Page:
User currently offlineexFATboy From United States of America, joined Jul 2003, 2974 posts, RR: 9
Reply 21, posted (3 years 11 months 2 weeks 1 day 7 hours ago) and read 3361 times:

Quoting izbtmnhd (Reply 20):
Contrary to East Coasters beliefs...the Bos-Wash corridor is about 35-40 mil. or so and only makes up 15-20% of the US population. I think an airline can turn a profit with the remaining 250+ million or so!

A good point, but the area also contains both the political and financial capitals of the US, and much more than 15-20% of the country's wealth.

The Southwest model of one aircraft type, 20 minute turns, frequent flights, etc. led to solid growth and profitability for many years, but then they started to run low on new markets and had to change the model. Rather than change their aircraft philosophy or go into smaller cities where they might only get one or two 737s worth of passengers a day, they've adopted to the operational needs of the Northeast, 'cause that's where a big chunk of the country's money is.


User currently offlinePe@rson From United Kingdom, joined Jan 2001, 19203 posts, RR: 52
Reply 22, posted (3 years 11 months 2 weeks 1 day 7 hours ago) and read 3356 times:

Thinking retrospectively, and thus somewhat pointlessly, just think about the size and dominance of WN in the NYC area had it launch JFK pre-B6...


"Everyone writing for the Telegraph knows that the way to grab eyeballs is with Ryanair and/or sex."
User currently offlineizbtmnhd From United States of America, joined Aug 2010, 259 posts, RR: 0
Reply 23, posted (3 years 11 months 2 weeks 1 day 4 hours ago) and read 3207 times:

Quoting exFATboy (Reply 21):

Much more? I can't believe it's wealth is even as high as 25% of the country. Per Capita people in the Bos-Wash corridor aren't making that much compared to the rest of the U.S.

Also, the Bos-Wash corridor is growing at slower rate both economically and in population terms then the rest of the U.S. Outside of the Washington DC MSA, the other areas growth has been fairly anemic over the last few decades.

It's an important area of the country, no doubt, but WN has shown you can grow an be very successful without it!


User currently offlineJBAirwaysFan From United States of America, joined May 2009, 962 posts, RR: 0
Reply 24, posted (3 years 11 months 2 weeks 1 day 3 hours ago) and read 3147 times:

Also keep in mind that LGA serves lots of Long Islanders as well. Not just the five boroughs. WN has been at ISP since March 1999 and has seen great success. ISP is also in the Bos-Wash Airspace and in, if not just barely outside of the NYC Airspace. ISP service attracts people from the eastern end of the five boroughs (Eastern Queens and Brooklyn) through Nassau County and obviously Suffolk County. The drive isn't that bad either. I suppose ISP tested NYC waters as BWI tested Washington (PVD and MHT did for Boston as well).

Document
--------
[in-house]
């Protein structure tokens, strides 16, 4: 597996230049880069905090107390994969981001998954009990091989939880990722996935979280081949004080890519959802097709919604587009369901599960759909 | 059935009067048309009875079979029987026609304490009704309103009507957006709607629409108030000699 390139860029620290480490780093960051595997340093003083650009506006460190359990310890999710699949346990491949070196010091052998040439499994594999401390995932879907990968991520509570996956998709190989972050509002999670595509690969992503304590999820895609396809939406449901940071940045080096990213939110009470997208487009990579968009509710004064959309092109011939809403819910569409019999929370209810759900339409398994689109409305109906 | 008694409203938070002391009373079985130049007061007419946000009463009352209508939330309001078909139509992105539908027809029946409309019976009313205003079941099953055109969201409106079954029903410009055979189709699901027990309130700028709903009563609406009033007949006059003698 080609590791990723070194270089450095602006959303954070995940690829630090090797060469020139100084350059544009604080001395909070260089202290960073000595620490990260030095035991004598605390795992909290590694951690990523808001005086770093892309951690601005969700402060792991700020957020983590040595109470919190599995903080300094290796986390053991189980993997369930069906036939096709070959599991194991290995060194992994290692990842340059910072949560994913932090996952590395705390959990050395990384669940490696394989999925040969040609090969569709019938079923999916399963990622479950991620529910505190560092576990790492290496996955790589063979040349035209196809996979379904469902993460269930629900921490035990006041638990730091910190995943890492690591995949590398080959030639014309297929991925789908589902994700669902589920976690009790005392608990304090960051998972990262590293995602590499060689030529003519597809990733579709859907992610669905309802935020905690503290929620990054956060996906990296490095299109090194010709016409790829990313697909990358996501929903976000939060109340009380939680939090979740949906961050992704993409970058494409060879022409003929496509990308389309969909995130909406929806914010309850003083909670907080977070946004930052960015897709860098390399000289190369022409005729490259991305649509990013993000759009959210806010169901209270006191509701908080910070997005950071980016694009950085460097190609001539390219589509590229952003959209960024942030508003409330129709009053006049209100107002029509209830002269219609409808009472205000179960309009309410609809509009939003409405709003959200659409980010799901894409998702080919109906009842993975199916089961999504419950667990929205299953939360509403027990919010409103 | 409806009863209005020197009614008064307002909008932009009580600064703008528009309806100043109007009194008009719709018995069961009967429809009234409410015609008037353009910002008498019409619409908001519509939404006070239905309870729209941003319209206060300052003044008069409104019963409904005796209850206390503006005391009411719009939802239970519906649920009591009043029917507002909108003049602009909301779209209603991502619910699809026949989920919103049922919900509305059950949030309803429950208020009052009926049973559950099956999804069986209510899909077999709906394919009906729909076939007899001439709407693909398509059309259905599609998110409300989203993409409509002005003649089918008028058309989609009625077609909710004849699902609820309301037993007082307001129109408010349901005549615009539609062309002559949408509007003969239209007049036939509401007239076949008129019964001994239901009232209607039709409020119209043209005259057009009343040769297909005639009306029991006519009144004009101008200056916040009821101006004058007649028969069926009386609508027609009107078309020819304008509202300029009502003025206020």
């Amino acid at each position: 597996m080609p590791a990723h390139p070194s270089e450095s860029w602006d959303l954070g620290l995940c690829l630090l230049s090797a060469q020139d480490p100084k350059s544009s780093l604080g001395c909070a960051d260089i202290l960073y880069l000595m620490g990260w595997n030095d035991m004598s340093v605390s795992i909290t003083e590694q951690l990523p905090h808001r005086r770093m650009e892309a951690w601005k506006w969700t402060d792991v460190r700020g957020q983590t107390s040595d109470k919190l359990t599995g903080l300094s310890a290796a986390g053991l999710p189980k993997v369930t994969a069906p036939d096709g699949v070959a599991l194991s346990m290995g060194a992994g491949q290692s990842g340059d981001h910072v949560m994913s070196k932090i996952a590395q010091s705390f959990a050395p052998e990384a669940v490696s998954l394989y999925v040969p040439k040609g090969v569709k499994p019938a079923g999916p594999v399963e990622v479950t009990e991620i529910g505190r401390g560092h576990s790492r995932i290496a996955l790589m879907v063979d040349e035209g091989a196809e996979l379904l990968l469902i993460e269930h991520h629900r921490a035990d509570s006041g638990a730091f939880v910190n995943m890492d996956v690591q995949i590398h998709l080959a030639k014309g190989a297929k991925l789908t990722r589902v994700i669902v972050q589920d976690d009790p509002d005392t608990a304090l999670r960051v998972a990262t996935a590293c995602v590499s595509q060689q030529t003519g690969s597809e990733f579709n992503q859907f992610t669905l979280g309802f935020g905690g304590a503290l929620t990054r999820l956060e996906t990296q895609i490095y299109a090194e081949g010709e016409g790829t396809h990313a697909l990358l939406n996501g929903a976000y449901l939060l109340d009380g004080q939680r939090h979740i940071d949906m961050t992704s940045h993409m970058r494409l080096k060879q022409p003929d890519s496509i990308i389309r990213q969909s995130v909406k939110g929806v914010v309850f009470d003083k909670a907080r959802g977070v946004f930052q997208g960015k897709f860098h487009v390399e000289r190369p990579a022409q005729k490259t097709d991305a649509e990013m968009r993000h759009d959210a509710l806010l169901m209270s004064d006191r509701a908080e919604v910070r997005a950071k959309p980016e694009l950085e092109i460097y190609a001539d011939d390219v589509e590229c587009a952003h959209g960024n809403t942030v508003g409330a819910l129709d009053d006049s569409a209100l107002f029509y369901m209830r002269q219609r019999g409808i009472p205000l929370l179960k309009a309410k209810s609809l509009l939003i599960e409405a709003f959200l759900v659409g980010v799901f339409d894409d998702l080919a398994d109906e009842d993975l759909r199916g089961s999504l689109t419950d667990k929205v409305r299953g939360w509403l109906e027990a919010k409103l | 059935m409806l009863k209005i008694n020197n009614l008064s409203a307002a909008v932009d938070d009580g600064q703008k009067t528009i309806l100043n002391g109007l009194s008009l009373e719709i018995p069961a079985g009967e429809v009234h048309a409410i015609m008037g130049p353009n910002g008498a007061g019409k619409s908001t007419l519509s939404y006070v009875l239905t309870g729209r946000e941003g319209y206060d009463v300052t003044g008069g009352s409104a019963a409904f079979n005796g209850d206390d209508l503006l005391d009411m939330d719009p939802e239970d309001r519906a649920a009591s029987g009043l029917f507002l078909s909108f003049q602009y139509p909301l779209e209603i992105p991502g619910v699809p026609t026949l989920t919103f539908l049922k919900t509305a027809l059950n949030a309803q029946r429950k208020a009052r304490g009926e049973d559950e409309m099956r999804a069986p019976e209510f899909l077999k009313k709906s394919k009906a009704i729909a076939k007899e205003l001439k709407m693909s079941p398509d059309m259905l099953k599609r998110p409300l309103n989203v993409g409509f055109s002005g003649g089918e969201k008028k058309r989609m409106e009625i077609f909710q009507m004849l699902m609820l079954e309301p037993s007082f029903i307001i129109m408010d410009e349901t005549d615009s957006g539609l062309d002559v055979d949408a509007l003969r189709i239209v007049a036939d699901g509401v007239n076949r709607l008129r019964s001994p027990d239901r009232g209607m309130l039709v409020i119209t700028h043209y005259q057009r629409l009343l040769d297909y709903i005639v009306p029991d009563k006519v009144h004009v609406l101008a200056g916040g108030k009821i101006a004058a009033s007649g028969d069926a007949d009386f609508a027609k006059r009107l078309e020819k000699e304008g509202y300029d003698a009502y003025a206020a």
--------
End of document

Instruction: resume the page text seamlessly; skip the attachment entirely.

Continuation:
In Loving Memory of Casey Edward Falconer; May 16, 1992-May 9, 2012
25 PSU.DTW.SCE : I also don't see the 'legendary 20-minute turns' like you used to. WN schedules flights often with way more than 20 minute turns these days.
26 EricR : First of all, I wouldn't necessarily say they were running low on new markets. I can think of a number of new destinations that they could feasibly s
27 Cubsrule : It depends on the airport. Here at BNA - with few delays and little congestion - most aircraft are scheduled to be on the ground for 25 or 30 minutes
28 WNCrew : The longest turns I've seen on any pairing I've worked is 35mins... which isn't really that long in and of itself. For a short while we actually had
29 PolarExpress : Southwest undoubtedly has and will continue to be a strong contender in US aviation, and may indeed continue to be the largest US carrier even after t
30 EricR : I don't think anyone is downplaying the importance of the northeast corridor, nor the fact there are wealthy counties in the northeast, but the entir
31 bohica : WN can do 20 minute turns in EWR all day long. That is NOT the issue. The problem is that EWR is subject to ground delay programs for arriving A/C, ca
32 dartland : Ummm, not so fast there. First off, you can't compare WN being founded 30 years ago to B6 being created in 2000. It's just not a fair comparison. Sec
33 izbtmnhd : I'm saying the Bos-Wash corridor is important. It's just not the "be all to end all" market to making money in aviation in the U.S that some folks in
34 EricR : The question I responded to was which strategy was better, not whether B6's strategy was stupid or not. And at the end of the day I think WN's strate
35 izbtmnhd : I don't get why you can't compare B6 and WN these days. They're both for-profit airlines, no? It's been over 10 years now since B6 came on the scene.